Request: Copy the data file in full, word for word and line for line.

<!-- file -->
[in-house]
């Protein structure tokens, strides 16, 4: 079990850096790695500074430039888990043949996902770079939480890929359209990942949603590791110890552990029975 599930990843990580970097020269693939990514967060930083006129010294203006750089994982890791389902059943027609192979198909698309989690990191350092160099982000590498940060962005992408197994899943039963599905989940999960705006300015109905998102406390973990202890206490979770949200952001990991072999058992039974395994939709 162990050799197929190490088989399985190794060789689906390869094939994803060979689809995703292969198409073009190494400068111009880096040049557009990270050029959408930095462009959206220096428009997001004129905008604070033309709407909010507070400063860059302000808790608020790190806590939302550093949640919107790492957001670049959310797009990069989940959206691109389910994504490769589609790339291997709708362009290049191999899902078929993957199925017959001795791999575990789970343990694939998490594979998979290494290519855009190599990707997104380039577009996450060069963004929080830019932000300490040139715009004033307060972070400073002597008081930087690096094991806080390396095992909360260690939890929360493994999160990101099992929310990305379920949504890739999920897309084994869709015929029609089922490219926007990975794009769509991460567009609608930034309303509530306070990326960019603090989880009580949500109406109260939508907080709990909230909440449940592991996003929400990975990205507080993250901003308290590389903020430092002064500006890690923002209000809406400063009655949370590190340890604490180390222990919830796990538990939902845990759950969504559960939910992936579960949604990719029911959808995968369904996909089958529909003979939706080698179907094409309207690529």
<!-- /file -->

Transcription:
[in-house]
């Protein structure tokens, strides 16, 4: 079990850096790695500074430039888990043949996902770079939480890929359209990942949603590791110890552990029975 599930990843990580970097020269693939990514967060930083006129010294203006750089994982890791389902059943027609192979198909698309989690990191350092160099982000590498940060962005992408197994899943039963599905989940999960705006300015109905998102406390973990202890206490979770949200952001990991072999058992039974395994939709 162990050799197929190490088989399985190794060789689906390869094939994803060979689809995703292969198409073009190494400068111009880096040049557009990270050029959408930095462009959206220096428009997001004129905008604070033309709407909010507070400063860059302000808790608020790190806590939302550093949640919107790492957001670049959310797009990069989940959206691109389910994504490769589609790339291997709708362009290049191999899902078929993957199925017959001795791999575990789970343990694939998490594979998979290494290519855009190599990707997104380039577009996450060069963004929080830019932000300490040139715009004033307060972070400073002597008081930087690096094991806080390396095992909360260690939890929360493994999160990101099992929310990305379920949504890739999920897309084994869709015929029609089922490219926007990975794009769509991460567009609608930034309303509530306070990326960019603090989880009580949500109406109260939508907080709990909230909440449940592991996003929400990975990205507080993250901003308290590389903020430092002064500006890690923002209000809406400063009655949370590190340890604490180390222990919830796990538990939902845990759950969504559960939910992936579960949604990719029911959808995968369904996909089958529909003979939706080698179907094409309207690529």